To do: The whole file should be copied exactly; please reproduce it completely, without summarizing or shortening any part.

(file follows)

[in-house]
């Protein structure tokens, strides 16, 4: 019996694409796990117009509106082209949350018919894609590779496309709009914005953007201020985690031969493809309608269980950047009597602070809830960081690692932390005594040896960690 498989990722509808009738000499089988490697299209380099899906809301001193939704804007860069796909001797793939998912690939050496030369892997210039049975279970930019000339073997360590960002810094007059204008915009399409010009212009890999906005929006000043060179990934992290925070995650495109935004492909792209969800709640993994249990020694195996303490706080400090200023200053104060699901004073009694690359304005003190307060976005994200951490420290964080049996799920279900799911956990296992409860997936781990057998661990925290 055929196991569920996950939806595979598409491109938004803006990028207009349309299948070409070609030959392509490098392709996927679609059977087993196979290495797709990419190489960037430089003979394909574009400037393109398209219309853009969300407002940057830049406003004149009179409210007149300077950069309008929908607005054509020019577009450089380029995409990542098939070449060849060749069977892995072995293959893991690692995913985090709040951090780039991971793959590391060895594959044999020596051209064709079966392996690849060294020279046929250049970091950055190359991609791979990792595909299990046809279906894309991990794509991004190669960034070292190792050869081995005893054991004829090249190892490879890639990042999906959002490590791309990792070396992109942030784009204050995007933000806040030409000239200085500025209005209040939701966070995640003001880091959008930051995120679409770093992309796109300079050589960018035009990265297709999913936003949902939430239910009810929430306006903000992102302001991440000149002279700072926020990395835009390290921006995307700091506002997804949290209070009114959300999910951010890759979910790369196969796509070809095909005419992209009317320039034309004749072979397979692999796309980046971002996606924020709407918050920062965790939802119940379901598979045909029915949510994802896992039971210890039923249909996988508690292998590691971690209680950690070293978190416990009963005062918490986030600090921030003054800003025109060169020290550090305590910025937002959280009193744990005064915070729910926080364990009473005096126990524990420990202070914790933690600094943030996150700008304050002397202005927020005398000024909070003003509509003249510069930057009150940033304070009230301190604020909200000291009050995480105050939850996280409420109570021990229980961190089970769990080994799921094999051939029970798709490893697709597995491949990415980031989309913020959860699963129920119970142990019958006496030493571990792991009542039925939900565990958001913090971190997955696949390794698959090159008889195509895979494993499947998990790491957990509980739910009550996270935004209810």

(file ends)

[in-house]
């Protein structure tokens, strides 16, 4: 019996694409796990117009509106082209949350018919894609590779496309709009914005953007201020985690031969493809309608269980950047009597602070809830960081690692932390005594040896960690 498989990722509808009738000499089988490697299209380099899906809301001193939704804007860069796909001797793939998912690939050496030369892997210039049975279970930019000339073997360590960002810094007059204008915009399409010009212009890999906005929006000043060179990934992290925070995650495109935004492909792209969800709640993994249990020694195996303490706080400090200023200053104060699901004073009694690359304005003190307060976005994200951490420290964080049996799920279900799911956990296992409860997936781990057998661990925290 055929196991569920996950939806595979598409491109938004803006990028207009349309299948070409070609030959392509490098392709996927679609059977087993196979290495797709990419190489960037430089003979394909574009400037393109398209219309853009969300407002940057830049406003004149009179409210007149300077950069309008929908607005054509020019577009450089380029995409990542098939070449060849060749069977892995072995293959893991690692995913985090709040951090780039991971793959590391060895594959044999020596051209064709079966392996690849060294020279046929250049970091950055190359991609791979990792595909299990046809279906894309991990794509991004190669960034070292190792050869081995005893054991004829090249190892490879890639990042999906959002490590791309990792070396992109942030784009204050995007933000806040030409000239200085500025209005209040939701966070995640003001880091959008930051995120679409770093992309796109300079050589960018035009990265297709999913936003949902939430239910009810929430306006903000992102302001991440000149002279700072926020990395835009390290921006995307700091506002997804949290209070009114959300999910951010890759979910790369196969796509070809095909005419992209009317320039034309004749072979397979692999796309980046971002996606924020709407918050920062965790939802119940379901598979045909029915949510994802896992039971210890039923249909996988508690292998590691971690209680950690070293978190416990009963005062918490986030600090921030003054800003025109060169020290550090305590910025937002959280009193744990005064915070729910926080364990009473005096126990524990420990202070914790933690600094943030996150700008304050002397202005927020005398000024909070003003509509003249510069930057009150940033304070009230301190604020909200000291009050995480105050939850996280409420109570021990229980961190089970769990080994799921094999051939029970798709490893697709597995491949990415980031989309913020959860699963129920119970142990019958006496030493571990792991009542039925939900565990958001913090971190997955696949390794698959090159008889195509895979494993499947998990790491957990509980739910009550996270935004209810």